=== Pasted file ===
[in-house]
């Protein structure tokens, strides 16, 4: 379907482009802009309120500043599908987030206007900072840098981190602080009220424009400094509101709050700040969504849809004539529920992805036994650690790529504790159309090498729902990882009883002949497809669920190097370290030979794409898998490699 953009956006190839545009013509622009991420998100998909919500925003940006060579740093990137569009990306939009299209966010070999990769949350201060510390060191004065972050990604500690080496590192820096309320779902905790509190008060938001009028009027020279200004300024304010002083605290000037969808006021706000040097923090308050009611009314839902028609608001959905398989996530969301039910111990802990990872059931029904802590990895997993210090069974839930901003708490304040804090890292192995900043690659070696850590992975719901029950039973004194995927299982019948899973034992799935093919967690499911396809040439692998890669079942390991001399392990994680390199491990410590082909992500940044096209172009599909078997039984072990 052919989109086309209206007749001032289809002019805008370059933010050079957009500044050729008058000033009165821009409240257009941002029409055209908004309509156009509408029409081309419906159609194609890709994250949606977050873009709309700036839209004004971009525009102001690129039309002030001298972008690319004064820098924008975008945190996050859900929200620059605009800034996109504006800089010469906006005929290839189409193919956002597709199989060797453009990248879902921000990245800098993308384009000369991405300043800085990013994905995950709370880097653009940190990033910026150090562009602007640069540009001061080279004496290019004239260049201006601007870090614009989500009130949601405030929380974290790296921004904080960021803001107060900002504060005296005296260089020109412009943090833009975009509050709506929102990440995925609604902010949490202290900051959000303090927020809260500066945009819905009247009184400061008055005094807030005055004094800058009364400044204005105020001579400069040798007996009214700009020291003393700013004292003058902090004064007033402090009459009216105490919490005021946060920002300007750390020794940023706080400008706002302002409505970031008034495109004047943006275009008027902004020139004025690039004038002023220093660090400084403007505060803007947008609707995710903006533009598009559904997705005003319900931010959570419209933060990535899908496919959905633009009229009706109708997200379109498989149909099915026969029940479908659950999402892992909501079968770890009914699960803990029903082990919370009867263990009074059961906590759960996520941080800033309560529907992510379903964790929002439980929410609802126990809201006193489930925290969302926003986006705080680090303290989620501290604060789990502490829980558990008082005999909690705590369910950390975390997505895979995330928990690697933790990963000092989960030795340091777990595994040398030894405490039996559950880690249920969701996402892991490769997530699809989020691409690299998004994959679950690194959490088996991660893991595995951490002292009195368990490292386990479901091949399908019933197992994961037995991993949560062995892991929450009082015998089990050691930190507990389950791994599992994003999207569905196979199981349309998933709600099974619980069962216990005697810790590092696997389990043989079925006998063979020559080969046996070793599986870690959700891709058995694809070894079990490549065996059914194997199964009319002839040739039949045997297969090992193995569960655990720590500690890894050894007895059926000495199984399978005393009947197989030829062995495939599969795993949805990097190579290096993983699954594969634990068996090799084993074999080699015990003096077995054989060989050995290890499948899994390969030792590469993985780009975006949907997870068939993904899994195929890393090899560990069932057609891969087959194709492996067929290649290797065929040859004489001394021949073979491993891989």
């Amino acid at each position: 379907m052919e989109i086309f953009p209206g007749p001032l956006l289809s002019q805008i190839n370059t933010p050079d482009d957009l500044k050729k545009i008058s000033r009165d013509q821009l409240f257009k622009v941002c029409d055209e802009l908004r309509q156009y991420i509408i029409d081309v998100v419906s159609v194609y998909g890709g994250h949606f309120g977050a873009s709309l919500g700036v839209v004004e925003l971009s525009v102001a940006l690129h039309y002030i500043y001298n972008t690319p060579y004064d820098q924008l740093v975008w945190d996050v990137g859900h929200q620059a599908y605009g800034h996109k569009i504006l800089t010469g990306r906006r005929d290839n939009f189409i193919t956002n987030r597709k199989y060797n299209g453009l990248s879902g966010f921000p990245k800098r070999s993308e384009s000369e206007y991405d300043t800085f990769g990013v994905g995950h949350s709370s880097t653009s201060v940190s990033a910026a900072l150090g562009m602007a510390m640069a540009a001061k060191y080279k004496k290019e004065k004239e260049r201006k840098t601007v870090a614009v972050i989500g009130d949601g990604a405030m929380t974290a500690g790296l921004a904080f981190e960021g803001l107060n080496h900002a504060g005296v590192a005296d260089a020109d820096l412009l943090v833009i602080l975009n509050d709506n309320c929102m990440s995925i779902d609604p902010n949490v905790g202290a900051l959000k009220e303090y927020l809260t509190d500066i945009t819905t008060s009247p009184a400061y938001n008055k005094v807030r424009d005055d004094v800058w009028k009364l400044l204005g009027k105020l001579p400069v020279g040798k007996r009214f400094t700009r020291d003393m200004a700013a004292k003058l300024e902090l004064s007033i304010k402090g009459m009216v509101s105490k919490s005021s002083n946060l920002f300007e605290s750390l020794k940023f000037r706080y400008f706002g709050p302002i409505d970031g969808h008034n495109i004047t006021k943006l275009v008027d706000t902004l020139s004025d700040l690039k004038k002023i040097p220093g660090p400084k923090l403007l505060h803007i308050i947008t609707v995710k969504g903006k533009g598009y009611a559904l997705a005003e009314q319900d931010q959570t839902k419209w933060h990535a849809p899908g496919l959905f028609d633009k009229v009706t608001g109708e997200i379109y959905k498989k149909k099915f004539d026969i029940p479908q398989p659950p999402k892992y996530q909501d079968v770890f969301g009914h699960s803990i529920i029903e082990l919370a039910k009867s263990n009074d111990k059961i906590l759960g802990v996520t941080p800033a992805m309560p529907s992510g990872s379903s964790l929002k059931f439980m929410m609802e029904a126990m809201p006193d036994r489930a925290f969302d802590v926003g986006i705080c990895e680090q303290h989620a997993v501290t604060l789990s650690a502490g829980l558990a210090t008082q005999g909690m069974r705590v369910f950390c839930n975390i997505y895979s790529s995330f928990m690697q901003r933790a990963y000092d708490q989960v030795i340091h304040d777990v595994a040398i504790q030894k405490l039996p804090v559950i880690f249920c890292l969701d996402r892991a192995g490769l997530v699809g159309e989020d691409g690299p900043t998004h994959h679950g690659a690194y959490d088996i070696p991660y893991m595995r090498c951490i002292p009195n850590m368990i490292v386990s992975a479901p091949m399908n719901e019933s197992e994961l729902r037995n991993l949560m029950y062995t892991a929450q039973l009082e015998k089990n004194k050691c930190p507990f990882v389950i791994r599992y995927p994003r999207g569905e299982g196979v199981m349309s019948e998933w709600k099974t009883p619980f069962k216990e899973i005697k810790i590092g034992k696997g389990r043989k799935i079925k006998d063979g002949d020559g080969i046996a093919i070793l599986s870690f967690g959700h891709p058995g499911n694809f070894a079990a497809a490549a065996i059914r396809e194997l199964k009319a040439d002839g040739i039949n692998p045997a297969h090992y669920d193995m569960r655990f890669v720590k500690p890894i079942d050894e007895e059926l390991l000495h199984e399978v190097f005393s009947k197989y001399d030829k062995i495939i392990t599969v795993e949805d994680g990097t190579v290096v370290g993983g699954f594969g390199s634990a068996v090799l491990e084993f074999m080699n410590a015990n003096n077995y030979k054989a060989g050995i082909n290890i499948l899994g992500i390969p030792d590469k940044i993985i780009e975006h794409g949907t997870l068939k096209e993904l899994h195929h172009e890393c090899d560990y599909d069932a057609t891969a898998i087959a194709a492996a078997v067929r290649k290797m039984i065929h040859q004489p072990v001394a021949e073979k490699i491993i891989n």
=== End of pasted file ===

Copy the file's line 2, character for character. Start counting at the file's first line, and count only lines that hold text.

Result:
């Protein structure tokens, strides 16, 4: 379907482009802009309120500043599908987030206007900072840098981190602080009220424009400094509101709050700040969504849809004539529920992805036994650690790529504790159309090498729902990882009883002949497809669920190097370290030979794409898998490699 953009956006190839545009013509622009991420998100998909919500925003940006060579740093990137569009990306939009299209966010070999990769949350201060510390060191004065972050990604500690080496590192820096309320779902905790509190008060938001009028009027020279200004300024304010002083605290000037969808006021706000040097923090308050009611009314839902028609608001959905398989996530969301039910111990802990990872059931029904802590990895997993210090069974839930901003708490304040804090890292192995900043690659070696850590992975719901029950039973004194995927299982019948899973034992799935093919967690499911396809040439692998890669079942390991001399392990994680390199491990410590082909992500940044096209172009599909078997039984072990 052919989109086309209206007749001032289809002019805008370059933010050079957009500044050729008058000033009165821009409240257009941002029409055209908004309509156009509408029409081309419906159609194609890709994250949606977050873009709309700036839209004004971009525009102001690129039309002030001298972008690319004064820098924008975008945190996050859900929200620059605009800034996109504006800089010469906006005929290839189409193919956002597709199989060797453009990248879902921000990245800098993308384009000369991405300043800085990013994905995950709370880097653009940190990033910026150090562009602007640069540009001061080279004496290019004239260049201006601007870090614009989500009130949601405030929380974290790296921004904080960021803001107060900002504060005296005296260089020109412009943090833009975009509050709506929102990440995925609604902010949490202290900051959000303090927020809260500066945009819905009247009184400061008055005094807030005055004094800058009364400044204005105020001579400069040798007996009214700009020291003393700013004292003058902090004064007033402090009459009216105490919490005021946060920002300007750390020794940023706080400008706002302002409505970031008034495109004047943006275009008027902004020139004025690039004038002023220093660090400084403007505060803007947008609707995710903006533009598009559904997705005003319900931010959570419209933060990535899908496919959905633009009229009706109708997200379109498989149909099915026969029940479908659950999402892992909501079968770890009914699960803990029903082990919370009867263990009074059961906590759960996520941080800033309560529907992510379903964790929002439980929410609802126990809201006193489930925290969302926003986006705080680090303290989620501290604060789990502490829980558990008082005999909690705590369910950390975390997505895979995330928990690697933790990963000092989960030795340091777990595994040398030894405490039996559950880690249920969701996402892991490769997530699809989020691409690299998004994959679950690194959490088996991660893991595995951490002292009195368990490292386990479901091949399908019933197992994961037995991993949560062995892991929450009082015998089990050691930190507990389950791994599992994003999207569905196979199981349309998933709600099974619980069962216990005697810790590092696997389990043989079925006998063979020559080969046996070793599986870690959700891709058995694809070894079990490549065996059914194997199964009319002839040739039949045997297969090992193995569960655990720590500690890894050894007895059926000495199984399978005393009947197989030829062995495939599969795993949805990097190579290096993983699954594969634990068996090799084993074999080699015990003096077995054989060989050995290890499948899994390969030792590469993985780009975006949907997870068939993904899994195929890393090899560990069932057609891969087959194709492996067929290649290797065929040859004489001394021949073979491993891989």